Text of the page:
The Link, a circulator bus that connected Oxford residents and their neighbors to Central Campus and downtown Ann Arbor since 2005, has recently been replaced by a shuttle run by the University’s Department of Parking and Transportation Services.
The familiar purple bus, which ran during the school year, had been funded jointly by the Ann Arbor Transportation Authority, the Ann Arbor Downtown Development Authority, the University’s Parking and Transportation Services and the state of Michigan. But on June 3, the DDA withdrew its funding for the downtown portion of the route, citing a study by its transportation committee that found a disproportionate amount of its users were University students.
Soon after, Parking and Transportation Services withdrew its funding for the Link, too, while it explored a similar service using its own buses.
“We put it on our to-do list,” said Bitsy Lamb, manager of Transportation Services. “There wasn’t any doubt that we’d find a way to manage it.”
The AATA Board of Directors voted to discontinue the Link service on Aug. 19.
The new Oxford Shuttle, which officially launched Aug. 31, runs every weekday and has separate routes for class and non-class hours.
Before and after classes — from 7:15 a.m. to 8:10 a.m. and from 5:20 p.m. to 2 a.m. — the shuttle makes a 15-minute cycle, stopping at Oxford Housing, the Trotter House, the Undergraduate Library, the Michigan Union, the Kraus Building, the C.C. Little Building, East Quad Residence Hall and Henderson House — a co-op. During classes, between 8:10 a.m. and 5:20 p.m., the shuttle stops at C.C. Little, East Quad, Henderson House, Oxford Housing and the Trotter House, dropping the circuit around the Diag and increasing its frequency with 10-minute cycles.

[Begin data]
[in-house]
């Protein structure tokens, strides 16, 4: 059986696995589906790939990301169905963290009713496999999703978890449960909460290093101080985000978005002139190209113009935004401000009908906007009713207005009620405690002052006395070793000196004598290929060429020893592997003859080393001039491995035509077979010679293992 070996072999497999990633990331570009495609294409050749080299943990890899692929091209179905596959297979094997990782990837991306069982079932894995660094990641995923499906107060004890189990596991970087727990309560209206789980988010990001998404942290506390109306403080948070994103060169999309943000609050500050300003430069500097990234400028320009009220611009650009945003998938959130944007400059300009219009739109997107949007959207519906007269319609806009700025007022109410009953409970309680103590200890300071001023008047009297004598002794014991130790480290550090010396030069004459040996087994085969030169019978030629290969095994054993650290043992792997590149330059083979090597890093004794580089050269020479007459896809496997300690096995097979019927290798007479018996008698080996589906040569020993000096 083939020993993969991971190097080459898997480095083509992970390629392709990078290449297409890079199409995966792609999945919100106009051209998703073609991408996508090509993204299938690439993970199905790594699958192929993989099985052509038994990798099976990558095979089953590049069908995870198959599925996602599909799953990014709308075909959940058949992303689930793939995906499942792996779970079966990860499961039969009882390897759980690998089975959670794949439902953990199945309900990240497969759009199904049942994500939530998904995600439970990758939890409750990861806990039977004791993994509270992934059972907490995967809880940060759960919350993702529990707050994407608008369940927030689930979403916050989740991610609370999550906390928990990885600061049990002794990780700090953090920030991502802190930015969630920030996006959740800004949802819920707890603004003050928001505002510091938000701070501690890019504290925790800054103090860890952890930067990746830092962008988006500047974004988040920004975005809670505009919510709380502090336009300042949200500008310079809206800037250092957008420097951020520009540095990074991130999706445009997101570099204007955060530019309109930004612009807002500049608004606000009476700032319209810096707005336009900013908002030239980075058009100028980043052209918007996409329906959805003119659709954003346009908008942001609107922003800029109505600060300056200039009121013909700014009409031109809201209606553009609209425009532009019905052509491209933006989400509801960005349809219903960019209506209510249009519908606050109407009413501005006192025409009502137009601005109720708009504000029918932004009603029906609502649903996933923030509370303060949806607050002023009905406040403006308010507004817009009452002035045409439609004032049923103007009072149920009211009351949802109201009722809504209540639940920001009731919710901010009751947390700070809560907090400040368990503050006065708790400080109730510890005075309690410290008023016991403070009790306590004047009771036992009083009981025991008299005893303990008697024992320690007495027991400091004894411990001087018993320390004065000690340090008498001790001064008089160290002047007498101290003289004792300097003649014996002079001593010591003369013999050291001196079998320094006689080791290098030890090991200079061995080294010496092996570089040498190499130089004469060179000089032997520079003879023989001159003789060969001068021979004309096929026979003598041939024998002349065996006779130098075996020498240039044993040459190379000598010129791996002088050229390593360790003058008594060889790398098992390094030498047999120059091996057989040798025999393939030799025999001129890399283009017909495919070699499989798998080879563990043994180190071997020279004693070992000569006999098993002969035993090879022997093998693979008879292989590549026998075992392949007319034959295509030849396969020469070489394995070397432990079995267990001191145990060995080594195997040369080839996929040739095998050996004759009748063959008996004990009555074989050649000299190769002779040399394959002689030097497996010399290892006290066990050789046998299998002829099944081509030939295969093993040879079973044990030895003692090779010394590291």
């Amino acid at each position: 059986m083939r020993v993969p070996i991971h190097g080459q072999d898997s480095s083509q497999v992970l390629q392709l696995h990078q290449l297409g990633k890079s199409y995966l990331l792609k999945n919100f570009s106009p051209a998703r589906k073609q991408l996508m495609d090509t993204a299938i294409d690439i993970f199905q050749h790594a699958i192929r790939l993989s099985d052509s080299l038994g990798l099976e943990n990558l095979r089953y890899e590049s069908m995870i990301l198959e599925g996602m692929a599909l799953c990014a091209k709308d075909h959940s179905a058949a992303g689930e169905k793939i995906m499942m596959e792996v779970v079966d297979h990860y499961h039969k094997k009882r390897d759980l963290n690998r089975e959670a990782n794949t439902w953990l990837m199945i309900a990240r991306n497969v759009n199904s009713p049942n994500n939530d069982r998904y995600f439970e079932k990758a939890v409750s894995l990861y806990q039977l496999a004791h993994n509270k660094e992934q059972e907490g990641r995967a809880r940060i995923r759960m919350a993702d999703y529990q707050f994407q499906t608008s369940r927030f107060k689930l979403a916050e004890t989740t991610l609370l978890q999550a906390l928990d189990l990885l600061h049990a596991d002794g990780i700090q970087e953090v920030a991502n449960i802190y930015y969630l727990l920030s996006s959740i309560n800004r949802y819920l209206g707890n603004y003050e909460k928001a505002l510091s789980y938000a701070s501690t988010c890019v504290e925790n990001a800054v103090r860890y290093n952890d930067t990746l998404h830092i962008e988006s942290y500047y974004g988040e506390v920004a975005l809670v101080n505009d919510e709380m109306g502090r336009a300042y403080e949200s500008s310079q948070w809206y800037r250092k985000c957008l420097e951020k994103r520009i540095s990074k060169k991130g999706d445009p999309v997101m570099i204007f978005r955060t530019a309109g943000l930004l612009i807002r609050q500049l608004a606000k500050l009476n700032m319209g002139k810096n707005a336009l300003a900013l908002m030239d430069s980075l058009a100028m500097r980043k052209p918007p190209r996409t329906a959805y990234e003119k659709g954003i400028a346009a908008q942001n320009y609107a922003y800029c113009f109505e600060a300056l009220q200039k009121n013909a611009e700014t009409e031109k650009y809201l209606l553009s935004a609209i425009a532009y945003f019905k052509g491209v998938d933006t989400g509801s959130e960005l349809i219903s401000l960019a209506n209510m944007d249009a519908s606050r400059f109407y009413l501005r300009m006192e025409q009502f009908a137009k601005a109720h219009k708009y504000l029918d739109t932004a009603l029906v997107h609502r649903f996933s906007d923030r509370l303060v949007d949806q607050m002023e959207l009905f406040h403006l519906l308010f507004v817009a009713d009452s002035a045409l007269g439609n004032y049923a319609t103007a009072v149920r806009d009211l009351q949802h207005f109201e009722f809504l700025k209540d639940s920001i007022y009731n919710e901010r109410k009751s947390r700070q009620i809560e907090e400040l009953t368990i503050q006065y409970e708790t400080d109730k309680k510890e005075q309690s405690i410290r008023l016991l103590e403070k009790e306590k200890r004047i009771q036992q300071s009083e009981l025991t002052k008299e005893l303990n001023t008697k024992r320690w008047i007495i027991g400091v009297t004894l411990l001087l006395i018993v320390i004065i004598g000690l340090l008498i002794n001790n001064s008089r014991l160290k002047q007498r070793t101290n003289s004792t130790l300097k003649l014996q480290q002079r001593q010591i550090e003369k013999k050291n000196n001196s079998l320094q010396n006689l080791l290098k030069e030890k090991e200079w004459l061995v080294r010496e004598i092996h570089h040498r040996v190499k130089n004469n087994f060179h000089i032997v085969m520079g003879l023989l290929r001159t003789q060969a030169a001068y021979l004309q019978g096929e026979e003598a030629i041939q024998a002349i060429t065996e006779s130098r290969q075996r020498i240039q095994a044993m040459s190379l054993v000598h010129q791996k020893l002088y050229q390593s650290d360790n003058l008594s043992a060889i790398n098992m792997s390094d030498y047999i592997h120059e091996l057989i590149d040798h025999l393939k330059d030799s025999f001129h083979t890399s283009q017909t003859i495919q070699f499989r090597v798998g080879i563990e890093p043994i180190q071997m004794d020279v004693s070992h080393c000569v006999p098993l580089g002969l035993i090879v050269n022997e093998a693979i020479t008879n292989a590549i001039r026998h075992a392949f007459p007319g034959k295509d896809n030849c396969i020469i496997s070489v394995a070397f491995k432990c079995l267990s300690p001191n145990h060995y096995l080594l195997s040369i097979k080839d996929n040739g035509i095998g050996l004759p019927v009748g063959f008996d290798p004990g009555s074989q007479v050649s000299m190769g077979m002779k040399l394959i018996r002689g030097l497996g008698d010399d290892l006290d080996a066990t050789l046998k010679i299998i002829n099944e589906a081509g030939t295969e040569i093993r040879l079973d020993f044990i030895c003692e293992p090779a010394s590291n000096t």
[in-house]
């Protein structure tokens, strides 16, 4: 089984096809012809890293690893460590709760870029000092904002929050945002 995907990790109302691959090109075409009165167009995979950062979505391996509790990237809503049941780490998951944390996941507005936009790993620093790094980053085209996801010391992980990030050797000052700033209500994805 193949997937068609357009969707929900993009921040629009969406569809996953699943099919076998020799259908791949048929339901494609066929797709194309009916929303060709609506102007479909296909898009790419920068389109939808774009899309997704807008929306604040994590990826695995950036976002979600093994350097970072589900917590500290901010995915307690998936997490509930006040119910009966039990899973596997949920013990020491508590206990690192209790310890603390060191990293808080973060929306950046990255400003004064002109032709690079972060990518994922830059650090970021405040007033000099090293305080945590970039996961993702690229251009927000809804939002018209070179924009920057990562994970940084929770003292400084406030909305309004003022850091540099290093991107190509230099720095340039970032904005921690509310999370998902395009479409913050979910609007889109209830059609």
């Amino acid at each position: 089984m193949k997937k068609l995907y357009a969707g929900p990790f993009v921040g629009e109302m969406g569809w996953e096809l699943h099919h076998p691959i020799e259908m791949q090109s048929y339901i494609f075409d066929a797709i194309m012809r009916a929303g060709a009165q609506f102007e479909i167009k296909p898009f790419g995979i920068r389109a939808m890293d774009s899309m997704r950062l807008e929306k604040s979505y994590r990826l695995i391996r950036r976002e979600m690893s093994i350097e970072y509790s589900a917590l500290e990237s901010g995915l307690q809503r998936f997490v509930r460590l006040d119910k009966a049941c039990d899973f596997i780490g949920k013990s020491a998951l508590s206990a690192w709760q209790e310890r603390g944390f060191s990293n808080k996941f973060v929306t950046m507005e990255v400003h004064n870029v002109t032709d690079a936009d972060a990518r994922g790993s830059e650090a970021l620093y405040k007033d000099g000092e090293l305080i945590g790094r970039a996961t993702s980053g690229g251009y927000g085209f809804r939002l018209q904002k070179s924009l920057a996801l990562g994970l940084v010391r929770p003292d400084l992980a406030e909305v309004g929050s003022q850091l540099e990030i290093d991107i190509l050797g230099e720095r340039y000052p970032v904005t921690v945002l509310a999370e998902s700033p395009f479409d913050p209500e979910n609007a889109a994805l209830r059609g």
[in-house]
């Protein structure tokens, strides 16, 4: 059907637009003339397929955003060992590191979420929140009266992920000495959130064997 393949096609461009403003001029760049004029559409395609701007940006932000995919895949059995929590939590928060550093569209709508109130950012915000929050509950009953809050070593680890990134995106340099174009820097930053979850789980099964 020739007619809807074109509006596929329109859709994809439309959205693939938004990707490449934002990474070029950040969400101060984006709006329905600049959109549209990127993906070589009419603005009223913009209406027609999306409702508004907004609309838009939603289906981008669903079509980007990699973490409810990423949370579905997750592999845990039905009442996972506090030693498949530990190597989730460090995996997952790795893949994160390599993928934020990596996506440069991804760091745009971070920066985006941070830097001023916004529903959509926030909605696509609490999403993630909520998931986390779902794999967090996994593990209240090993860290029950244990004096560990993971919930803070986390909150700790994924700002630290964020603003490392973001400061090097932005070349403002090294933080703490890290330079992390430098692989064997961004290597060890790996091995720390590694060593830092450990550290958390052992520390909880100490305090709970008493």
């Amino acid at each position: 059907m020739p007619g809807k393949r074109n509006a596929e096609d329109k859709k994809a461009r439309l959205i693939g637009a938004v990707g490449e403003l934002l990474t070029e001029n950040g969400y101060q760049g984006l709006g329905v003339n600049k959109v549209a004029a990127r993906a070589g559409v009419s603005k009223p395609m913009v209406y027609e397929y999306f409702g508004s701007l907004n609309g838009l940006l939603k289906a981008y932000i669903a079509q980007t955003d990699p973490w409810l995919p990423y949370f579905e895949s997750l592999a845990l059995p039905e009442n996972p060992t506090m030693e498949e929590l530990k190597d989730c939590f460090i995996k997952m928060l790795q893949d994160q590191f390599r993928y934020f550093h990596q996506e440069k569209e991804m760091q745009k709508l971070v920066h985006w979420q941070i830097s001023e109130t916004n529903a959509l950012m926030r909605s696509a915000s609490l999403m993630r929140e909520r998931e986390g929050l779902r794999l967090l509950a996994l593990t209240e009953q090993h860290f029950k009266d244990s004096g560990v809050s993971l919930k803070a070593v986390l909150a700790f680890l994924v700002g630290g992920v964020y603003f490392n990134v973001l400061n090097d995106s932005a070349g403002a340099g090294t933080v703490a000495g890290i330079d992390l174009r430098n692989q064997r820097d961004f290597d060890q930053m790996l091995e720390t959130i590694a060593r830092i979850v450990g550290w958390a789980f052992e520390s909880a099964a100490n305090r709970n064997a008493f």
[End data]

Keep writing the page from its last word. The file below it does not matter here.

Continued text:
Also, during classes, the Oxford Shuttle picks up either the Northwood Express or the Diag-to-Diag Express route — both University bus routes — and continues to North Campus upon arriving at C.C. Little.
The ability to go from the Oxford area to North Campus without a transfer is a huge added convenience for students, Lamb said.
Public Policy junior Noah Neary, president of the Phi Gamma Delta fraternity on Oxford Road, whose members frequently used the Link route to get to class during the cold winter months, said he prefers the old system to the new shuttle, although he said the shorter wait times are “definitely an improvement.”
“The main drawback is not getting all the way to downtown,” he said, adding that he and his fraternity brothers often used the Link to reach restaurants and other businesses farther away from campus.
Despite the loss of service to the Kerrytown and Main Street business districts, Oxford Hall Director Christopher Beyer says students should be happy about the change.
“Personally, I think it’s a huge improvement,” he said, brushing off what he perceived as anxiety about the change among students. “I did actually see a Facebook group that was called ‘Save the Link,’ but they probably didn’t have good information.”
Beyer said that in the past students have had problems getting to class because they would miss the Link or it would fill up before they could get a seat. Now, he said, these issues should be less prevalent because of the shorter wait times and larger buses — the Link buses were 30 feet long and the Oxford Shuttle is a 40-foot bus.
Lamb believes the transition will go smoothly.
“I think it will serve the students just fine,” she said.